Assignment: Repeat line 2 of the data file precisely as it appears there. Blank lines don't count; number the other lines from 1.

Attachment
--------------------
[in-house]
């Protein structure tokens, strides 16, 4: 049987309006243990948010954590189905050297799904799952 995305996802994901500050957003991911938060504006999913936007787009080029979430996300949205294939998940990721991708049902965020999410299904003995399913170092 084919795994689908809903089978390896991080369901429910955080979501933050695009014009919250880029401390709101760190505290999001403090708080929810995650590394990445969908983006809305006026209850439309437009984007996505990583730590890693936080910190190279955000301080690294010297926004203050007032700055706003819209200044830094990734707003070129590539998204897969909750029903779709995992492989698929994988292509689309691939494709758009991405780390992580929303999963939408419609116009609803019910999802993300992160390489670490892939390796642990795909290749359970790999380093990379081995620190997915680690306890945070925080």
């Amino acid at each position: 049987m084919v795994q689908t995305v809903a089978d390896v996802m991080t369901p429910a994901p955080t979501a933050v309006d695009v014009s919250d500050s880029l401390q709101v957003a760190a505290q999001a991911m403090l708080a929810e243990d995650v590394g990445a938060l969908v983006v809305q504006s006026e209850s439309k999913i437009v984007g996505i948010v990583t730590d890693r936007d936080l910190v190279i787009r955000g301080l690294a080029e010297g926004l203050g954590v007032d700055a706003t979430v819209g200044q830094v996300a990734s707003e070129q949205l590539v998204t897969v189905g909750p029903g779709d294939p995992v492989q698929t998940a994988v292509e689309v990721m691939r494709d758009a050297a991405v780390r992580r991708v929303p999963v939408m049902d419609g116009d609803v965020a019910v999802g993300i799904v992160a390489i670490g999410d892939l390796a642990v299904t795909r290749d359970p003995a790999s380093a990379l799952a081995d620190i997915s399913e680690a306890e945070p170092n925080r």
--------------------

């Protein structure tokens, strides 16, 4: 049987309006243990948010954590189905050297799904799952 995305996802994901500050957003991911938060504006999913936007787009080029979430996300949205294939998940990721991708049902965020999410299904003995399913170092 084919795994689908809903089978390896991080369901429910955080979501933050695009014009919250880029401390709101760190505290999001403090708080929810995650590394990445969908983006809305006026209850439309437009984007996505990583730590890693936080910190190279955000301080690294010297926004203050007032700055706003819209200044830094990734707003070129590539998204897969909750029903779709995992492989698929994988292509689309691939494709758009991405780390992580929303999963939408419609116009609803019910999802993300992160390489670490892939390796642990795909290749359970790999380093990379081995620190997915680690306890945070925080």